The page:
Falmouth Harbour, Antigua 17:00.87N
Out here we wonder how long Gordon Brown will
continue to believe that he is the only person who can save the UK and
the World. They say that power corrupts, but this one seems to have
just gone loopy. Now we understand he is taking over the distribution of salt
for the roads! Lets hope that he is being generous to the poor people
Back at sea level the Christmas Winds never
materialised this year and are still relatively light and we motored much of the
way from Bequia to St Lucia. After a night in the delightful natural
harbour of Marigot we anchored off what used to be Pigeon Island before it was
joined to the mainland by a causeway which has created the enormous and
sheltered Rodney Bay.
Pigeon Island in flames.
Just after our anchor went down Pigeon Island
erupted into flame probably from a carelessly discarded cigarette. We
called the marina to alert the fire brigade and to our surprise they arrived in
double quick time and very soon had the blaze under control. We moved
into the marina to do few jobs. The mate had been badgering the skipper to
clean out the water tanks which have been producing rather rusty water.
Needless to say the skipper had been procrastinating as he was rather disturbed
about what he might find after 14 years. In the event the job was easy and now
we have crystal clear water again.
Then it was party time. On Thursday
evening we flew down to Trinidad for Natasha Kelshall's wedding to Paul
Pantin. We were staying with our good friends Don and Cathryn (Natasha's
parents) and all day Friday and Saturday morning got involved
with the preparations.
Chris helped with the flower arranging and
accomplished a long standing desire to do some flower arranging with a limitless
supply of tropical flowers. The results of hers and Cathryn's sister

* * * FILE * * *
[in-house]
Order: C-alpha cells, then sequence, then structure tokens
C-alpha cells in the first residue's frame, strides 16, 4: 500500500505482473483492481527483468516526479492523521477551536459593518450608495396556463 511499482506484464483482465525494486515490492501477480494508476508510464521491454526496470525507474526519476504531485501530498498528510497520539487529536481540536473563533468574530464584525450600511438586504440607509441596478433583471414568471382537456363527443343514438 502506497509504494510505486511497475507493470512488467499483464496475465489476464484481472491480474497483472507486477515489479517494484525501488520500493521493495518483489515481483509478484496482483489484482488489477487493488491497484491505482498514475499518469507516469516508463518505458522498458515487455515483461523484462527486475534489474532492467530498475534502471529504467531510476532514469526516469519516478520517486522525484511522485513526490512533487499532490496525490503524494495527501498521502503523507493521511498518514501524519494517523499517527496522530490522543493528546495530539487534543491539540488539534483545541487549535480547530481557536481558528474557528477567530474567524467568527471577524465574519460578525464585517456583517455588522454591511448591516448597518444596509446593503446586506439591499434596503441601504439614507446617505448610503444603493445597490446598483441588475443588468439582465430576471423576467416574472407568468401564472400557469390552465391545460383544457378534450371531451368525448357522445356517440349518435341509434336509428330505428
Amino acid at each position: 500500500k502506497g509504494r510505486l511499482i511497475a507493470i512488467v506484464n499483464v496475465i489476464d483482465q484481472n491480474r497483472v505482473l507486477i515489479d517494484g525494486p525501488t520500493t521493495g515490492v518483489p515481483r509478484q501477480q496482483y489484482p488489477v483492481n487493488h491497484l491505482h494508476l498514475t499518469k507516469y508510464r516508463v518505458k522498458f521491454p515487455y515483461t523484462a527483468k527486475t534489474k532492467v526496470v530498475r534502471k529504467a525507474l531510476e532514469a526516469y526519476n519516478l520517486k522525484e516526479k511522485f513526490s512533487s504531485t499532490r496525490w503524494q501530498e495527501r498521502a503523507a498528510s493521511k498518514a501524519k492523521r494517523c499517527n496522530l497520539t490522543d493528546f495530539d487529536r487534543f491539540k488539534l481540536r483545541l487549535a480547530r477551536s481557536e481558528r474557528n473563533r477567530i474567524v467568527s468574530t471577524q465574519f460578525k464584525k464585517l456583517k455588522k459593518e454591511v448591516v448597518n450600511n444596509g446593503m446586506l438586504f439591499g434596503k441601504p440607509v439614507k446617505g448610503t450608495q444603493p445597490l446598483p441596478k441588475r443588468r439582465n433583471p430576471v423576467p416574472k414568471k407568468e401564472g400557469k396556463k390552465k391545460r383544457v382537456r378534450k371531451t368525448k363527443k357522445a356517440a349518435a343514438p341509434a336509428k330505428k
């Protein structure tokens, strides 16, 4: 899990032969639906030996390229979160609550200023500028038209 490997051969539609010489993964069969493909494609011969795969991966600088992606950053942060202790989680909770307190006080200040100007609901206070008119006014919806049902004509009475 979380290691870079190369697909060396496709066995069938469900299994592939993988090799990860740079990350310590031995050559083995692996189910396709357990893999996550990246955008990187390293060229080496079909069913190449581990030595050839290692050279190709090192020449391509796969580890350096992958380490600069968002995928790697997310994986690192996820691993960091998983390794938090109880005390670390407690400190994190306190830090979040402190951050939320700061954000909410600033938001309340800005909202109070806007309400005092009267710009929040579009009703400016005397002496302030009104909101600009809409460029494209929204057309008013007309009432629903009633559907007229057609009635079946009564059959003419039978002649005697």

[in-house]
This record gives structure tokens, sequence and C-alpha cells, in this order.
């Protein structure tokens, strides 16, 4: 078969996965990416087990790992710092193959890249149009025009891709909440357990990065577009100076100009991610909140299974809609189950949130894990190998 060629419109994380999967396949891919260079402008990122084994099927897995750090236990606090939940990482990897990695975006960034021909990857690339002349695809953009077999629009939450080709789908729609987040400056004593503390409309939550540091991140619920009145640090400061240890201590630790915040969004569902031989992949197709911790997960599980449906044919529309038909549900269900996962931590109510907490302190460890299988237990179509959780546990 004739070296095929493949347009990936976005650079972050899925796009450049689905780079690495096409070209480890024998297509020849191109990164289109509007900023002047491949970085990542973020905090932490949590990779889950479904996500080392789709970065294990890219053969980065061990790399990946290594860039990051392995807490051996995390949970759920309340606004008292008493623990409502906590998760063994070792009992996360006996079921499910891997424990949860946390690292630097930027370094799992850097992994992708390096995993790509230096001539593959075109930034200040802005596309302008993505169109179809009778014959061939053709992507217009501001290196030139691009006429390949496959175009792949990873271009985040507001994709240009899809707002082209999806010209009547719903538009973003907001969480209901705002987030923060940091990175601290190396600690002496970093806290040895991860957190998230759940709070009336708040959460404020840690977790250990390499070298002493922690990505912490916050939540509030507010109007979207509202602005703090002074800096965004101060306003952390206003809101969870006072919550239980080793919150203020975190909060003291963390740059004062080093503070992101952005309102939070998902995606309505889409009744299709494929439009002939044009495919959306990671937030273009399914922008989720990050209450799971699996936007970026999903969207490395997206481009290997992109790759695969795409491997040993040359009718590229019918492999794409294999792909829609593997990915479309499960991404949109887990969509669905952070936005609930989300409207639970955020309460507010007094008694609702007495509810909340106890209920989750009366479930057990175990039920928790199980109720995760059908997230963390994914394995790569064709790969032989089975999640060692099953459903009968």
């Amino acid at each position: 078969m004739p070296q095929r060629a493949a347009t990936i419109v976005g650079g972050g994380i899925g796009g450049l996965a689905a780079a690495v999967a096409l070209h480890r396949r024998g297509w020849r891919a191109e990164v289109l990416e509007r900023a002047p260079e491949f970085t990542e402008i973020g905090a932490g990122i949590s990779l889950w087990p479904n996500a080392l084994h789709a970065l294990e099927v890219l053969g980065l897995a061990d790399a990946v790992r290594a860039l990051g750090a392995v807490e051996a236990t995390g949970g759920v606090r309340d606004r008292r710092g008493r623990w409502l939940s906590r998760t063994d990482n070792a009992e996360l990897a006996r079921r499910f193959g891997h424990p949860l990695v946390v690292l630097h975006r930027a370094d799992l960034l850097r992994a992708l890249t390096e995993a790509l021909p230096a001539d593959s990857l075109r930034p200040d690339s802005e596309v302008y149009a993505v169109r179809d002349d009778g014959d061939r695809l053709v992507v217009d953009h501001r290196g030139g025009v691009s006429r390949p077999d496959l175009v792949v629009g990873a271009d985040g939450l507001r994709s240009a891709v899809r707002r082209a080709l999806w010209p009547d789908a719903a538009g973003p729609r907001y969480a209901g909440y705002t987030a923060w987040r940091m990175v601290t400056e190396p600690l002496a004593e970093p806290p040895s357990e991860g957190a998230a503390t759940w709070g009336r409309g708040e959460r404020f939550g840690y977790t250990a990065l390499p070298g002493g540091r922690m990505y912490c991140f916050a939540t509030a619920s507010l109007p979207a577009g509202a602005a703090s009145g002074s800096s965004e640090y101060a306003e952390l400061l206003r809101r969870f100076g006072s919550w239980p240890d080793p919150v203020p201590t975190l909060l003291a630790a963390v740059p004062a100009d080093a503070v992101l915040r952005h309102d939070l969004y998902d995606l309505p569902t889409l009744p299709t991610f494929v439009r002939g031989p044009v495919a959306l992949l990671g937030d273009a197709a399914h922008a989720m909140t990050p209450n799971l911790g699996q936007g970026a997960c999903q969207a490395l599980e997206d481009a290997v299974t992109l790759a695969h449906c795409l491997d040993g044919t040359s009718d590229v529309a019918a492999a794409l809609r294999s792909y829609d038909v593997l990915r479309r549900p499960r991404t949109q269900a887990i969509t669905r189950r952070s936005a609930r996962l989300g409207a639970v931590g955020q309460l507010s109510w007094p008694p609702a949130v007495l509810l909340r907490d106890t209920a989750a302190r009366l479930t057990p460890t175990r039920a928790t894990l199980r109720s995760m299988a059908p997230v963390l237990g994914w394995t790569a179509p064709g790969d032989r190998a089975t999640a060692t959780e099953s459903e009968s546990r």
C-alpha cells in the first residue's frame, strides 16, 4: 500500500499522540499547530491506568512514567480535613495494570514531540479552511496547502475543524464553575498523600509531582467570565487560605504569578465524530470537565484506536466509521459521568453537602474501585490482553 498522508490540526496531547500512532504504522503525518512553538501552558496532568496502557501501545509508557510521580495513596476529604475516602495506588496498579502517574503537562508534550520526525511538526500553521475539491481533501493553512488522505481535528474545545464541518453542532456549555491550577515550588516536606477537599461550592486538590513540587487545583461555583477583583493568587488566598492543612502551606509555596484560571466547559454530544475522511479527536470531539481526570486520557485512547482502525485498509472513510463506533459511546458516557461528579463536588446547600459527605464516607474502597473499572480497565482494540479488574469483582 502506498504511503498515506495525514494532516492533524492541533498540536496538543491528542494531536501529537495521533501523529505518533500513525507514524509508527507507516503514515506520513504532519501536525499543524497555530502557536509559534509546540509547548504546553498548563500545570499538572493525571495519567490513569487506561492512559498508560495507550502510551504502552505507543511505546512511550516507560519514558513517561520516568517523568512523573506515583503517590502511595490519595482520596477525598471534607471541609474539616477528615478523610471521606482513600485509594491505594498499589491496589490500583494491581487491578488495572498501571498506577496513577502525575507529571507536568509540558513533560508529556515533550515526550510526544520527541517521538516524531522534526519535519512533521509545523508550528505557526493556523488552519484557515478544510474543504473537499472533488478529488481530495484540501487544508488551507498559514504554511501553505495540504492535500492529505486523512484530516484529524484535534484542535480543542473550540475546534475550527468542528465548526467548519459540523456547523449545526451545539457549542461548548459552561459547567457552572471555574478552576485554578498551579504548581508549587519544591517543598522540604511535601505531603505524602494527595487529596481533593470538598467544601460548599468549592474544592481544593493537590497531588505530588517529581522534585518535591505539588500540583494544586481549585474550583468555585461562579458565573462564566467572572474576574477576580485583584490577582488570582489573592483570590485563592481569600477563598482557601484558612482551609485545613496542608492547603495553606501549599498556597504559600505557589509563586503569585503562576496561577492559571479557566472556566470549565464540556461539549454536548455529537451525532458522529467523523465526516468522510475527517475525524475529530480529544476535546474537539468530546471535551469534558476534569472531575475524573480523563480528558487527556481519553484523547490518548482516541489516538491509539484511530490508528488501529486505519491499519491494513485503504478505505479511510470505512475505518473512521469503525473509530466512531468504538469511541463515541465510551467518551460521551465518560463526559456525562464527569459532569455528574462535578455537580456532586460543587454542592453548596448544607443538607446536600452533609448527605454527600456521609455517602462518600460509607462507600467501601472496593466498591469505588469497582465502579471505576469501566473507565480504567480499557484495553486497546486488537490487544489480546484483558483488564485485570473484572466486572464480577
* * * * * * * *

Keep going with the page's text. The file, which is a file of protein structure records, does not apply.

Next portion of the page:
Kieran's efforts were spectacular. John enjoyed running errands in Don's
luxurious car, something of a contrast to the old jalopy he generously lends us
when we are in Trinidad.
John's contact with the Trinidad weather guru,
Eric, produced a forecast of clear skies after early rain and that is just what
we had. We were tasked with feeding Don and getting him on time and sober
to where he was collecting Natasha who looked really stunning. We think we
probably had the most difficult task of the day!
We chauffeured Cathryn to the church and then Don
and Cathryn back to the reception. At 1500 the church was packed with the
300 guests, the bride was almost on time and the vows were made with tears and
breaking voices on both sides. It was all very emotional and later during
the speeches there were more tears. Then the partying started in earnest
and the dancing continued until 0200 on Sunday morning accompanied by masses of
wonderful food and lubricated liberally with alcohol in many
There were six really lovely bridesmaids
dressed in contrasting colours and some equally gorgeous guests contorted in
some weird and wonderful dance manoeuvres.
We let off a mass of sky lanterns, miniature hot
air balloons which glow in the night sky which will be known to Glastonbury
revellers. Don had the idea of harnessing them to the bride and groom but
in the event we did pretty well to get them all aloft without entangling
themselves in the trees. We crawled into bed at 0300 but were up again
for a poolside lunch party known as a pong or pound party where the
previous days activities are mulled over with more libations.
Monday morning we were up at 0415 to catch our
morning flight back to St Lucia after a memorable and superb weekend, but
unsurprisingly failed in our resolve to leave the marina that day!!
We finally sailed on Tuesday morning in wonderful
conditions to Martinique and a sort of chance meeting with Moonsong which
resulted in a beautifully bbq'd leg of lamb accompanied by vegetables de
L'Oriole. We continued in company to Dominica where Oriole's bbq provided
beef fillet for the Moonsongs amid much merriment.
From there we had a brief stopover in Guadeloupe
and on Saturday sailed up to Falmouth Harbour, Antigua in fantastic forty miles
visibilty with the smoking volvcano on Montserrat appearing to be very
close to port. We were welcomed by Andrew who took our lines and tied us
alongside Sea Shuttle and helped us wash off a month of salt accumulation.
We are masquerading as Sea Shuttle's tender and hope that the dockmaster will
turn a blind eye to this little pimple which has appeared among the
superyachts. The varnishing team arrive tomorrow morning so we should be
looking pretty smart for our first guests who arrive next week.